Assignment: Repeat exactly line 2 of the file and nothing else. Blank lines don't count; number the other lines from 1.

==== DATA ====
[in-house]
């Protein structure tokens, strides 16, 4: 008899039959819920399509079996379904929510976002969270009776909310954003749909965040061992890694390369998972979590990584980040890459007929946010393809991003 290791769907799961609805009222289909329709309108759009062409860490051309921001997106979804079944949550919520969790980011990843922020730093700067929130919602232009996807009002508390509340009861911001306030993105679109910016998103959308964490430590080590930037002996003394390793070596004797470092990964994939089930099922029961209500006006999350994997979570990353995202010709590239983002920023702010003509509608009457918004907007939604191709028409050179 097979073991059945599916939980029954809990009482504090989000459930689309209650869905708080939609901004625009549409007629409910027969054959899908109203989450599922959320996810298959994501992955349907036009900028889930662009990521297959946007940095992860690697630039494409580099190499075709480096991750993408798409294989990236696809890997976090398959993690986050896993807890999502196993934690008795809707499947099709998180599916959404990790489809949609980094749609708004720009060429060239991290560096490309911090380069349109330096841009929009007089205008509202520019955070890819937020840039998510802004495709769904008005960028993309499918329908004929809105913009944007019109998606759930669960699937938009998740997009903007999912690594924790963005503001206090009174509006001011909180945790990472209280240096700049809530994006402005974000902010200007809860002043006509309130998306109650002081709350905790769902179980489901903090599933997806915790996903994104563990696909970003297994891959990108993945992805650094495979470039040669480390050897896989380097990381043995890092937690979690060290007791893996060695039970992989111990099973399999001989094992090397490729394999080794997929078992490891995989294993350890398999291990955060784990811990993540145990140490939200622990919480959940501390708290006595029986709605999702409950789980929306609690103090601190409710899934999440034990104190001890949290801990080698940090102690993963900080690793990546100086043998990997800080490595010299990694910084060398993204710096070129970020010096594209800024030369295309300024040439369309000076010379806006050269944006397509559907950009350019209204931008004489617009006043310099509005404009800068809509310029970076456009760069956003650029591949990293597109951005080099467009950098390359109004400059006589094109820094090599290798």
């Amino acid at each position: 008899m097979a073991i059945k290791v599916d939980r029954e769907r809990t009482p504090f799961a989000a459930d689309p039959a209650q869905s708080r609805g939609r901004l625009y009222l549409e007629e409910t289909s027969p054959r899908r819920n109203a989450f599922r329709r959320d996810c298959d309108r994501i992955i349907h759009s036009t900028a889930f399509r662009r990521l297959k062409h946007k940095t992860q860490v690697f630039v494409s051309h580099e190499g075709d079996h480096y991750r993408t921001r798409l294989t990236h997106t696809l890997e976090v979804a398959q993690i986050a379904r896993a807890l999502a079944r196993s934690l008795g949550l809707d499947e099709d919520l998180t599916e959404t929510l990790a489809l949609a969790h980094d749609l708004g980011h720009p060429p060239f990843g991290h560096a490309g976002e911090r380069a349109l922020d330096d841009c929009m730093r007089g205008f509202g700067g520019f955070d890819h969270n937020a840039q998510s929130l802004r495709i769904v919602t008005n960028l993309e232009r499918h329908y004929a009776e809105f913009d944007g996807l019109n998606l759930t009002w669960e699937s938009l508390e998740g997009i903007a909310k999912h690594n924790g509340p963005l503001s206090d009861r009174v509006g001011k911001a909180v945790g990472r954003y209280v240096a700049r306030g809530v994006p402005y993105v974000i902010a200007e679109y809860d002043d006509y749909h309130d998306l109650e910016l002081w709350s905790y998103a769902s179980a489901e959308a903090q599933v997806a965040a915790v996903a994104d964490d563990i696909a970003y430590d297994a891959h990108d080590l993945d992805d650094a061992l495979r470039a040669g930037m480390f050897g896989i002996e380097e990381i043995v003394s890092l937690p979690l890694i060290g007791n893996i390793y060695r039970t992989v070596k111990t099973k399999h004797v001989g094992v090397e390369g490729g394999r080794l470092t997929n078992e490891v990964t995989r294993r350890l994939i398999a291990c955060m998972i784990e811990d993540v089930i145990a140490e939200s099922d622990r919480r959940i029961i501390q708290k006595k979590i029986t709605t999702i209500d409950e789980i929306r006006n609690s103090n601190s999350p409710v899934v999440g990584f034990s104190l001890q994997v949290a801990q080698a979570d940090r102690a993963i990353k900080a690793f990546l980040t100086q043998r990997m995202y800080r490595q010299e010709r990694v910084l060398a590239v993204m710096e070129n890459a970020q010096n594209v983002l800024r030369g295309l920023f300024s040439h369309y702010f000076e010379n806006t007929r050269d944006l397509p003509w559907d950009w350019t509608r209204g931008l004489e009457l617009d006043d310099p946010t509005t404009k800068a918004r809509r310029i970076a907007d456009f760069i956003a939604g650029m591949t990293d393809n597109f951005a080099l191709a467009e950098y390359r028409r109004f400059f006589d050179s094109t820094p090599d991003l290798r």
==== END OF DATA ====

């Protein structure tokens, strides 16, 4: 008899039959819920399509079996379904929510976002969270009776909310954003749909965040061992890694390369998972979590990584980040890459007929946010393809991003 290791769907799961609805009222289909329709309108759009062409860490051309921001997106979804079944949550919520969790980011990843922020730093700067929130919602232009996807009002508390509340009861911001306030993105679109910016998103959308964490430590080590930037002996003394390793070596004797470092990964994939089930099922029961209500006006999350994997979570990353995202010709590239983002920023702010003509509608009457918004907007939604191709028409050179 097979073991059945599916939980029954809990009482504090989000459930689309209650869905708080939609901004625009549409007629409910027969054959899908109203989450599922959320996810298959994501992955349907036009900028889930662009990521297959946007940095992860690697630039494409580099190499075709480096991750993408798409294989990236696809890997976090398959993690986050896993807890999502196993934690008795809707499947099709998180599916959404990790489809949609980094749609708004720009060429060239991290560096490309911090380069349109330096841009929009007089205008509202520019955070890819937020840039998510802004495709769904008005960028993309499918329908004929809105913009944007019109998606759930669960699937938009998740997009903007999912690594924790963005503001206090009174509006001011909180945790990472209280240096700049809530994006402005974000902010200007809860002043006509309130998306109650002081709350905790769902179980489901903090599933997806915790996903994104563990696909970003297994891959990108993945992805650094495979470039040669480390050897896989380097990381043995890092937690979690060290007791893996060695039970992989111990099973399999001989094992090397490729394999080794997929078992490891995989294993350890398999291990955060784990811990993540145990140490939200622990919480959940501390708290006595029986709605999702409950789980929306609690103090601190409710899934999440034990104190001890949290801990080698940090102690993963900080690793990546100086043998990997800080490595010299990694910084060398993204710096070129970020010096594209800024030369295309300024040439369309000076010379806006050269944006397509559907950009350019209204931008004489617009006043310099509005404009800068809509310029970076456009760069956003650029591949990293597109951005080099467009950098390359109004400059006589094109820094090599290798």